Joe had primarily written stand alones with some non-fiction up until recently with his "Hollywood" series. He said he decided to do a sequel to Hollywood Station and thought it might be easier because he already had the characters. But, he ran into a problem. He discovered that "some of the characters from the first book didn't want to come back." Writing the series wasn't easier. The "characters didn't help with plotting," which Joe said was always a problem for him. In fact, he explained, "When I die, I'm going to be like the old screenwriter and have chiseled on my tombstone, 'at last, a plot.'"
Don compared writing to parachute jumping, "the practice is as dangerous as the actual event. Why bother?" Don started with series fiction, so he didn't know any different. He was writing P.I. fiction and thought that's simply what was required of the genre. He would be sitting on stakeouts reading Travis McGee, "which is why I was a lousy P.I." And while he said he "just got tired of Neal Carey," he also said he was open to the idea of bringing Neal Carey back and will probably do so now that he "knows a little better." Presently, though, he's bringing back the characters from THE DAWN PATROL in a sequel titled, THE GENTLEMAN'S HOUR.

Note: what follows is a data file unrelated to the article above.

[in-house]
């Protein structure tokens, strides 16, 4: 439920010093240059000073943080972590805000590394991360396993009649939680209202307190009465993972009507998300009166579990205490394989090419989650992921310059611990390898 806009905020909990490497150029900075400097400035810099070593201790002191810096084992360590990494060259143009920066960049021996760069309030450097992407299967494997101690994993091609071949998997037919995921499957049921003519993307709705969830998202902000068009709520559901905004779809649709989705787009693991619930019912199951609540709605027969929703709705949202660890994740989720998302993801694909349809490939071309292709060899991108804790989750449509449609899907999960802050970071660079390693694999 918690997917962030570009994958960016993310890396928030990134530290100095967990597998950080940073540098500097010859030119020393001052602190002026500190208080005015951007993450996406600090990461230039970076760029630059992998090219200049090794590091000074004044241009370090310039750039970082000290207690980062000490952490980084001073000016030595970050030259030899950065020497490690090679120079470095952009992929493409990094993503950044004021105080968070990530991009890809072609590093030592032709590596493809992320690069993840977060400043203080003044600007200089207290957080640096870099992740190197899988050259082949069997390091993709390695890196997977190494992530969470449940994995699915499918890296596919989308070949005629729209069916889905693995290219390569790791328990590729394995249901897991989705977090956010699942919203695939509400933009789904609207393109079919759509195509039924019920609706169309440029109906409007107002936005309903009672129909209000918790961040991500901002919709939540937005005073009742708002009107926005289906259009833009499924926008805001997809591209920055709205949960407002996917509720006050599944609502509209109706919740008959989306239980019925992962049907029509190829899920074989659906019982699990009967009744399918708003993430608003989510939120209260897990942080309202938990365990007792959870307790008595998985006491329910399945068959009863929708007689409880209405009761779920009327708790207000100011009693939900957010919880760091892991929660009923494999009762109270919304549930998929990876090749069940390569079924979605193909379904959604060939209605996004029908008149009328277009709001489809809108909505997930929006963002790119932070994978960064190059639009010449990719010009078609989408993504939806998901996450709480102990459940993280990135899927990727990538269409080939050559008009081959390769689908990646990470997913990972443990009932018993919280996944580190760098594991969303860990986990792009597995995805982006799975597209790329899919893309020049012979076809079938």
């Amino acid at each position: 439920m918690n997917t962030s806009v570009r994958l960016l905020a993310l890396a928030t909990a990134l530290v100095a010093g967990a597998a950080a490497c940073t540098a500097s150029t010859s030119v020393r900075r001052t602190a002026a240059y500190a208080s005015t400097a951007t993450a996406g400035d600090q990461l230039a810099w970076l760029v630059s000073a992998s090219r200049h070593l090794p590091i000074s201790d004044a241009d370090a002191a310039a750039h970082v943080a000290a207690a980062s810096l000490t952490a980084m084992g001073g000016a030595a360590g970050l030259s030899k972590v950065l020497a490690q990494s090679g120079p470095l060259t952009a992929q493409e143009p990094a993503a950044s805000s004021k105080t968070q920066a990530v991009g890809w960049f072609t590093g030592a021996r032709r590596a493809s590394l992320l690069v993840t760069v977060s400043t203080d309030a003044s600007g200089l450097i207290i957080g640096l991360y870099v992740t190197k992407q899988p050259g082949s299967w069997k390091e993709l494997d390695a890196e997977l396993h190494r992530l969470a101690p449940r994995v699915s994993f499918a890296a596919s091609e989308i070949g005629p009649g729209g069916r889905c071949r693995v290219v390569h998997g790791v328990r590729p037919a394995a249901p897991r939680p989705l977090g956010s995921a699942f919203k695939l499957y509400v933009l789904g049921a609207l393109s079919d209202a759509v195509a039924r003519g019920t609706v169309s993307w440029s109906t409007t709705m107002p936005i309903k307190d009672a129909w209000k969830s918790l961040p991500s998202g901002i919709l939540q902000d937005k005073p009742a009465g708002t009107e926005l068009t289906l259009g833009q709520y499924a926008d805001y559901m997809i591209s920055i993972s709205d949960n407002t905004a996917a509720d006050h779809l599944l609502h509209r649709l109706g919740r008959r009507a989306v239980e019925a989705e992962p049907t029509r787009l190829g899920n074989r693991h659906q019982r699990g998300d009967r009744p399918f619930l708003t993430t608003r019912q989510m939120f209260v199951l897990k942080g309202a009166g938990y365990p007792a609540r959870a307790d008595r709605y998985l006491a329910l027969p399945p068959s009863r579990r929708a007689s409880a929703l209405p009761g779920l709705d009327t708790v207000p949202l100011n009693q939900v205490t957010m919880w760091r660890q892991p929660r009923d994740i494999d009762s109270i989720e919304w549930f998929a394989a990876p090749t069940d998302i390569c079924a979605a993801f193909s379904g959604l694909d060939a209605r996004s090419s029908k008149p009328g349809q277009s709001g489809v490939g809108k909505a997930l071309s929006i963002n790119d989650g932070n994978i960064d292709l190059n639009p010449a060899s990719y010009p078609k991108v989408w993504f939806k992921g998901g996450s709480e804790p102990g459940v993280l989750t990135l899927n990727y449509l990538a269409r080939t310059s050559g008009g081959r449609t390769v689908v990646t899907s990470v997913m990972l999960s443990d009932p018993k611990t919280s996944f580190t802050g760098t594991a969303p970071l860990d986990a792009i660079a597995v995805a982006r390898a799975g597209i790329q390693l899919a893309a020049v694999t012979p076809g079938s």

And Jeff Parker has done mostly stand alones. He explained that he never saw Merci Rayborn as a series; he always planned to do three books with her and that was the extent of her character. But he's writing a series now because he has discovered that "you get a bigger canvas" with a series. It likes writing a "2000 page novel." With his present character, Charlie Hood, his imagination is fired up and he's going to continue working with that character until "the fire burns down the house around [him]." IRON RIVER is the title of the next book in that series.
Next the panelists briefly discussed screenwriting and whether they felt the work was as important as their prose work?
Joe says that adapting a novel is the only writing that's "actually fun," and "doesn't feel like hard work." Instead it's "like doing a crossword puzzle." Whereas the "other writing is all sweat and tears."
Jeff has never written for the screen and doesn't think he wouldn't know how. He would like to learn how and may get the chance because one of his books has been optioned for a television series pilot.
Don has done a little screenwriting, and he likes it. He says it's different from prose writing. A novel is in it's final form when it's sent to print, whereas a screenplay is an "intermediate" project.
When RC posed the question, "Why Crime Fiction? Why do you write it", Joe eloquently responded, "if I knew anything about ballet, I'd write about ballet. I mean, I was a cop. What else can I do?" RC also wanted to know who Joe was reading back before he was writing himself, and Joe said he liked Tom Wolfe and recommended him.